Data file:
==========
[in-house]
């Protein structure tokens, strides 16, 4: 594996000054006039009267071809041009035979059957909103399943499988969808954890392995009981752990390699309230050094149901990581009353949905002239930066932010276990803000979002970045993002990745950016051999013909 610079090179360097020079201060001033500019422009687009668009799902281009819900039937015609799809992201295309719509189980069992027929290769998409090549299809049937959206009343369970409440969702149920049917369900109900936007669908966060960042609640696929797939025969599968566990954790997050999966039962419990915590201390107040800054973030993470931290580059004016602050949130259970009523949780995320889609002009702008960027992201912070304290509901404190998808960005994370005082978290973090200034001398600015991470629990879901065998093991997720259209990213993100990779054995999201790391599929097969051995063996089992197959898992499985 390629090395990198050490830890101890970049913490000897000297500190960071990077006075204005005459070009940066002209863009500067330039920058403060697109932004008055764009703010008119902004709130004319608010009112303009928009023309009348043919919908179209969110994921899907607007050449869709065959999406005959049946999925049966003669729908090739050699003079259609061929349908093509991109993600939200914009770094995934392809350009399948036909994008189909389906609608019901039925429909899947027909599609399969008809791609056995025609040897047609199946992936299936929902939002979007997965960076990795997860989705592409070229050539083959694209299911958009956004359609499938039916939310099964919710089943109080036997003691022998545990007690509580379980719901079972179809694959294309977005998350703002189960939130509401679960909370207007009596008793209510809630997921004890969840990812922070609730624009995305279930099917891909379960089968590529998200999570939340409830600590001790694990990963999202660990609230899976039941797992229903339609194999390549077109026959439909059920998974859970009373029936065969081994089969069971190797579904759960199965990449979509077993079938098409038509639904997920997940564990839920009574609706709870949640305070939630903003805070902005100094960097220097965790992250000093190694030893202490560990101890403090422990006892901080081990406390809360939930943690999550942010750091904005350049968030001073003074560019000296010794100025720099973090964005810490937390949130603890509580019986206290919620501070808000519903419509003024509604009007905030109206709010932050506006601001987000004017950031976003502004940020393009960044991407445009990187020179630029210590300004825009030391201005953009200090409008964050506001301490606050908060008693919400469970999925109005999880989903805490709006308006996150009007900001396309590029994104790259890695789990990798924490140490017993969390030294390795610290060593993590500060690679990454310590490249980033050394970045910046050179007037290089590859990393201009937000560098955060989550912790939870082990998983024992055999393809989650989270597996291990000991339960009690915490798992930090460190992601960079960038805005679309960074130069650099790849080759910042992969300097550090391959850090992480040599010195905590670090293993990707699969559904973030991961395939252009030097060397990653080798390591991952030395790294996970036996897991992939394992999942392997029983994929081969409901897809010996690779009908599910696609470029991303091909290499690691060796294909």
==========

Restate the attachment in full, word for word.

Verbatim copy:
[in-house]
């Protein structure tokens, strides 16, 4: 594996000054006039009267071809041009035979059957909103399943499988969808954890392995009981752990390699309230050094149901990581009353949905002239930066932010276990803000979002970045993002990745950016051999013909 610079090179360097020079201060001033500019422009687009668009799902281009819900039937015609799809992201295309719509189980069992027929290769998409090549299809049937959206009343369970409440969702149920049917369900109900936007669908966060960042609640696929797939025969599968566990954790997050999966039962419990915590201390107040800054973030993470931290580059004016602050949130259970009523949780995320889609002009702008960027992201912070304290509901404190998808960005994370005082978290973090200034001398600015991470629990879901065998093991997720259209990213993100990779054995999201790391599929097969051995063996089992197959898992499985 390629090395990198050490830890101890970049913490000897000297500190960071990077006075204005005459070009940066002209863009500067330039920058403060697109932004008055764009703010008119902004709130004319608010009112303009928009023309009348043919919908179209969110994921899907607007050449869709065959999406005959049946999925049966003669729908090739050699003079259609061929349908093509991109993600939200914009770094995934392809350009399948036909994008189909389906609608019901039925429909899947027909599609399969008809791609056995025609040897047609199946992936299936929902939002979007997965960076990795997860989705592409070229050539083959694209299911958009956004359609499938039916939310099964919710089943109080036997003691022998545990007690509580379980719901079972179809694959294309977005998350703002189960939130509401679960909370207007009596008793209510809630997921004890969840990812922070609730624009995305279930099917891909379960089968590529998200999570939340409830600590001790694990990963999202660990609230899976039941797992229903339609194999390549077109026959439909059920998974859970009373029936065969081994089969069971190797579904759960199965990449979509077993079938098409038509639904997920997940564990839920009574609706709870949640305070939630903003805070902005100094960097220097965790992250000093190694030893202490560990101890403090422990006892901080081990406390809360939930943690999550942010750091904005350049968030001073003074560019000296010794100025720099973090964005810490937390949130603890509580019986206290919620501070808000519903419509003024509604009007905030109206709010932050506006601001987000004017950031976003502004940020393009960044991407445009990187020179630029210590300004825009030391201005953009200090409008964050506001301490606050908060008693919400469970999925109005999880989903805490709006308006996150009007900001396309590029994104790259890695789990990798924490140490017993969390030294390795610290060593993590500060690679990454310590490249980033050394970045910046050179007037290089590859990393201009937000560098955060989550912790939870082990998983024992055999393809989650989270597996291990000991339960009690915490798992930090460190992601960079960038805005679309960074130069650099790849080759910042992969300097550090391959850090992480040599010195905590670090293993990707699969559904973030991961395939252009030097060397990653080798390591991952030395790294996970036996897991992939394992999942392997029983994929081969409901897809010996690779009908599910696609470029991303091909290499690691060796294909």